Sonya Tayeh's Spectacular Three-Year Journey with 'Moulin Rouge! The Musical'
Updated: Apr 22, 2020
Moulin Rouge! The Musical opened on Broadway on Thursday with strong reviews and it is already playing to standing-room-only audiences. The 2001 Baz Luhrmann movie musical, about a love story between Moulin Rouge singer Satine and English poet Christian, gets a larger-than-life treatment on Broadway that takes the story audiences know and love to the next level.
Choreographer Sonya Tayeh, who last worked on NBC's Rent: Live in late January, tackles the extraordinary task of creating movement for the show. She talked to Dance Dish about what the show means to her, what iconic scene was the biggest challenge and if she has time to squeeze in a week on So You Think You Can Dance this summer.
Dance Dish: How are you feeling since it is opening week for Moulin Rouge! The Musical?
Sonya Tayeh: I'm completely exhausted and invigorated and sad and excited all at the same time. It's so many different emotions. I was just telling [director] Alex [Timbers] that I thought I've experienced all of the emotions possible in life and I have new feelings through this process. My heart is being pulled in so many different emotional directions. I feel so proud of this and so devastated that the process of being in this space with these incredible artists is coming to a close. Giving it away is an intense feeling.
DD: You've been with this project for three years. What has it been like to watch the show develop?
Sonya: There's nothing more glorious than time and having breadth in time to see it through. In Boston, we had this really strong show, but I made a list for New York for those things I couldn't do for an out-of-town tryout. I had a year to check the list off and be enlightened and have revelations of ideas through this already strong landscape. Being able to have the breadth of time and have a year of research has been a true gift.
DD: You've worked on two back-to-back projects — Rent and Moulin Rouge! The Musical — where the shows already have an established fan base. Is it daunting to try and honor the original work yet put your stamp on the show?
Sonya: Incredibly daunting. But I love to be up for challenges like that because I love reminding myself how alive I am. I want my brain to feel constantly challenged — that's when I thrive. It's super daunting to have material that's been loved for years and years. People hold onto that love and then to turn it upside down is very scary. We want people to love it still.
DD: What piece in the show was the greatest challenge for you?
Sonya: The opening of the second act and "Roxanne." Those are two very big storytelling moments and the dance is important and big and exhaustive. I wanted to make sure that it was story-driven, but connecting it to the movie was also stressful, especially in “Roxanne.”
In the past three years, my associates told me they have many, many versions of “Roxanne” on video — I think there's 35. I'd walk in and say, "Let's try it this way," and my associates would say, "We did that, but OK, we can try that again." I have to feel the whisper in my mind or as Twyla [Tharp] would say, "The goosebumps on the back of your neck." They have to rise or something in my body has to stimulate for me to know it's right.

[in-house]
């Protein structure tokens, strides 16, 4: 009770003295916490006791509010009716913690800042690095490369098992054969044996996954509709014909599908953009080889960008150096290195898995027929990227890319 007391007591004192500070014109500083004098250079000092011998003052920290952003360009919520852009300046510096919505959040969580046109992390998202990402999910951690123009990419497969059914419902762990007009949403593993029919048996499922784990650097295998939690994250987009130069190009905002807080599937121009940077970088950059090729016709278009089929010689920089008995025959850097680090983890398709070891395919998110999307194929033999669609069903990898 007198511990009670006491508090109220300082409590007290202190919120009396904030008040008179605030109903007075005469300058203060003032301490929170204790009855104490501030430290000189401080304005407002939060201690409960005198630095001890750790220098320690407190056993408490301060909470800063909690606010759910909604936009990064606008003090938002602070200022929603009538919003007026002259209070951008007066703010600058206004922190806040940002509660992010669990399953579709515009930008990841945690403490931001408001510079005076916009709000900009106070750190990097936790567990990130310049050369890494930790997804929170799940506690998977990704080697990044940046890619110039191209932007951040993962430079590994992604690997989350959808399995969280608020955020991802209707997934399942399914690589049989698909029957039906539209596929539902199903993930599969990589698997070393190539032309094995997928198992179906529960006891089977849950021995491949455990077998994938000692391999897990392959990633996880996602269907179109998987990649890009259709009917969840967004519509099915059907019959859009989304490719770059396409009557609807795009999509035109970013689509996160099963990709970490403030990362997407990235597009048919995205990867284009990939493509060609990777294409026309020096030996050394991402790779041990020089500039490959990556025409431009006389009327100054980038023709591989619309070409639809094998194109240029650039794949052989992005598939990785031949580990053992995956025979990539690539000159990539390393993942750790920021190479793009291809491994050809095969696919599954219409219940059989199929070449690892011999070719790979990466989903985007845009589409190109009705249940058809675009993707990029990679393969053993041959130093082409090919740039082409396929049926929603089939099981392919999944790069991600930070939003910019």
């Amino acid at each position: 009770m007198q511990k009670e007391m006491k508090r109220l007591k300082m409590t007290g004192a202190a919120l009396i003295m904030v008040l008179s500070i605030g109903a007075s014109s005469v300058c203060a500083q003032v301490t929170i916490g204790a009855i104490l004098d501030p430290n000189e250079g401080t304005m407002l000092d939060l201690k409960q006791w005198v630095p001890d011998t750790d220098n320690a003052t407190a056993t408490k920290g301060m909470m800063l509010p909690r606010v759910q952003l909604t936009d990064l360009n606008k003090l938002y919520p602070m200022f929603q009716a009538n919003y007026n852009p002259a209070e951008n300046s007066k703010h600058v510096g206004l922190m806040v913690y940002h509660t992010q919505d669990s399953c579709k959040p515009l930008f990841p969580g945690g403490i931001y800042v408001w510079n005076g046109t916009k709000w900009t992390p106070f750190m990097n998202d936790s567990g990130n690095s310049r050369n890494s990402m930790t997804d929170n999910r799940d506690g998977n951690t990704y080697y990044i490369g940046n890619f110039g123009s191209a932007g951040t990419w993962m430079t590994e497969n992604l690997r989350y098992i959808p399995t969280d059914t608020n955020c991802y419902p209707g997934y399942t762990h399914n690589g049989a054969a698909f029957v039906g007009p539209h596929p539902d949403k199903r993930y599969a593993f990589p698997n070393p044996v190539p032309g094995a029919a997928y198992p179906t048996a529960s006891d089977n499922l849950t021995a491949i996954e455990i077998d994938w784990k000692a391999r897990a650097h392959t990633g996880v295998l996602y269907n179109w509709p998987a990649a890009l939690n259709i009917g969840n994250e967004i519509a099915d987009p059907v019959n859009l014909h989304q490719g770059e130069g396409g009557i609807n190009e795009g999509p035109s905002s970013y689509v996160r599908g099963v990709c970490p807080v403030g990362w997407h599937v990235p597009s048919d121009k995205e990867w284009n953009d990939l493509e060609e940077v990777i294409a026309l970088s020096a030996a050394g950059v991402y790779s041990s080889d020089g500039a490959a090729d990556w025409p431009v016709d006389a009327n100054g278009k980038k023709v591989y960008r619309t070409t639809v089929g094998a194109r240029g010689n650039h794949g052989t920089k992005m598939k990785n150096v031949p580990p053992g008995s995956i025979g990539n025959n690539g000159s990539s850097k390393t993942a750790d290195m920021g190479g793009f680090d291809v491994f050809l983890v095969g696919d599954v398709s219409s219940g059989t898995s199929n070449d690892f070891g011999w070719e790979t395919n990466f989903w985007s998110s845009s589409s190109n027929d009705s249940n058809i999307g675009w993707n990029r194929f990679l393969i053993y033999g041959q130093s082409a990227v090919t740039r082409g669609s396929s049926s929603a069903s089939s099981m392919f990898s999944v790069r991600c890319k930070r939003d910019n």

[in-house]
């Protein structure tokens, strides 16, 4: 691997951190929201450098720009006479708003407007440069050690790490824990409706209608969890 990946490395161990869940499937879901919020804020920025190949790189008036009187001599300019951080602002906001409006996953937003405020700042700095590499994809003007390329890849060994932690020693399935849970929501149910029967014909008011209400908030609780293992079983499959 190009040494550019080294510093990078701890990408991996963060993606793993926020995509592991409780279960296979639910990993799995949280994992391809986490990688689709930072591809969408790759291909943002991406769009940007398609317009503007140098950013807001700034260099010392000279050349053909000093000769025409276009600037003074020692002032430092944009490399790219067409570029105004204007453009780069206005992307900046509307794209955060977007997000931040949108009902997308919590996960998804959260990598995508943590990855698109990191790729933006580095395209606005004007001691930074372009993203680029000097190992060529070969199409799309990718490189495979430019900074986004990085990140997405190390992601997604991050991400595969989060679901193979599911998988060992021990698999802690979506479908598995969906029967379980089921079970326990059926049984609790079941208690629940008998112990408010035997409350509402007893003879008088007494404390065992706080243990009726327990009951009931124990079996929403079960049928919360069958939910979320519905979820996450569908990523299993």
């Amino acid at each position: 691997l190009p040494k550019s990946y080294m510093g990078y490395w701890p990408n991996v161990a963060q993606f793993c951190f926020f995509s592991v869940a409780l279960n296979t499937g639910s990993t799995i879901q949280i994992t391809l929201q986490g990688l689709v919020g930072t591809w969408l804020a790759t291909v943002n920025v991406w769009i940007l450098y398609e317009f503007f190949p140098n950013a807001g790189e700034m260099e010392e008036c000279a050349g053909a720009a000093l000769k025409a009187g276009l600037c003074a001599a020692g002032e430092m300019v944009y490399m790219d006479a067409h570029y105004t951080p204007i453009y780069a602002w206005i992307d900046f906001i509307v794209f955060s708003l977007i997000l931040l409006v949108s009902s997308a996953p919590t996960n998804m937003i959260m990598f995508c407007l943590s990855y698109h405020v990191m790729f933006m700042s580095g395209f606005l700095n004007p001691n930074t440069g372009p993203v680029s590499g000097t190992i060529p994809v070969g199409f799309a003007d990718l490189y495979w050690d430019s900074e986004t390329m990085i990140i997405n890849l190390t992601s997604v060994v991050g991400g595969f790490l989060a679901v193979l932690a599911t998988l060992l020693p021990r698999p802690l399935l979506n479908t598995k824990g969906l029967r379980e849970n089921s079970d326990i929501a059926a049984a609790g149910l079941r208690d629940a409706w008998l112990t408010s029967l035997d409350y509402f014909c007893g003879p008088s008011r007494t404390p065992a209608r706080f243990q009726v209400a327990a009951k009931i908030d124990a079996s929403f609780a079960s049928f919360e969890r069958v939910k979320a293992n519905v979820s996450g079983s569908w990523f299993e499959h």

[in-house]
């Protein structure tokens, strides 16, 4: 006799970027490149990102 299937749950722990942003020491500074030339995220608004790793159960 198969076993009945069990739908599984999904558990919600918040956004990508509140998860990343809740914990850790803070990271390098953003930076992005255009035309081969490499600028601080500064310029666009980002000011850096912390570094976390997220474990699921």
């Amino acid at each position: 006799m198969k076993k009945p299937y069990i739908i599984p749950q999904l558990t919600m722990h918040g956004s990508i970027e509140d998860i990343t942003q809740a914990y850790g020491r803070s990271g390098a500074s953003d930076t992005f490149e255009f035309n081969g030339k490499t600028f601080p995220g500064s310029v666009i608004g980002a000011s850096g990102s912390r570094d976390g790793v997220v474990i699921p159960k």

I don't come from an ego place. I come from a feeling place and something happens to me and I know that's the one. I don't stop until I feel that. I remember when we were in rehearsal and when that happened, I was teaching “Roxanne” to the company. I remember putting my hands on my head and saying, "Oh my gosh, it's here! This is it." I had a big dream of what type of dance I wanted to see on a Broadway stage that was mine. I feel that I'm honoring that.
DD: What did you look for in dancers for Moulin Rouge! The Musical?
Sonya: You need that certain type of dancer who has fire and is fearless and is open and willing to be a canvas, but also willing to bring their individuality to it. One of the most beautiful parts of this ginormous show is that you see the individuality in everyone because in a Bohemian lifestyle and at the Moulin Rouge, that's what's celebrated.
I remember that audition too. We had, we had many, but there was one, in particular, most of the ensemble members that are in the show were there. And it was truly one of the most unforgettable auditions I've ever had. Just striving and sweaty and driven. Just like that Fame episode.
In terms of technical facility, that's my job to fix, but the heart and the guts and the openness and the fire of wanting it so badly are what I was looking for. I know these are big dramatic words, but it's very true because it's a highly physical piece of work for two-and-a-half hours. It's very intense for them, so it takes a certain type of dancer in terms of discipline and focus and care. I have a company that strives for all of those elements. They are excellent art-makers and just fearless. They light up that stage all the time.
DD: After Moulin Rouge! The Musical opens, will you have time to visit So You Think You Can Dance this summer?
Sonya: That is another beautiful family I have and that I cherish. To have [executive producer] Jeff [Thacker] say, "call me when you're available," is such an honor and it makes me my eyes water. That show was the start of many things for me when I was 31. I'm truly so grateful to him and grateful for that experience.
I don't know at this point if it's possible, but there's nothing more gratifying to know that if I am available, I could go. I would never expect that because there are incredible choreographers who grace that stage, but to know that it's there is special.
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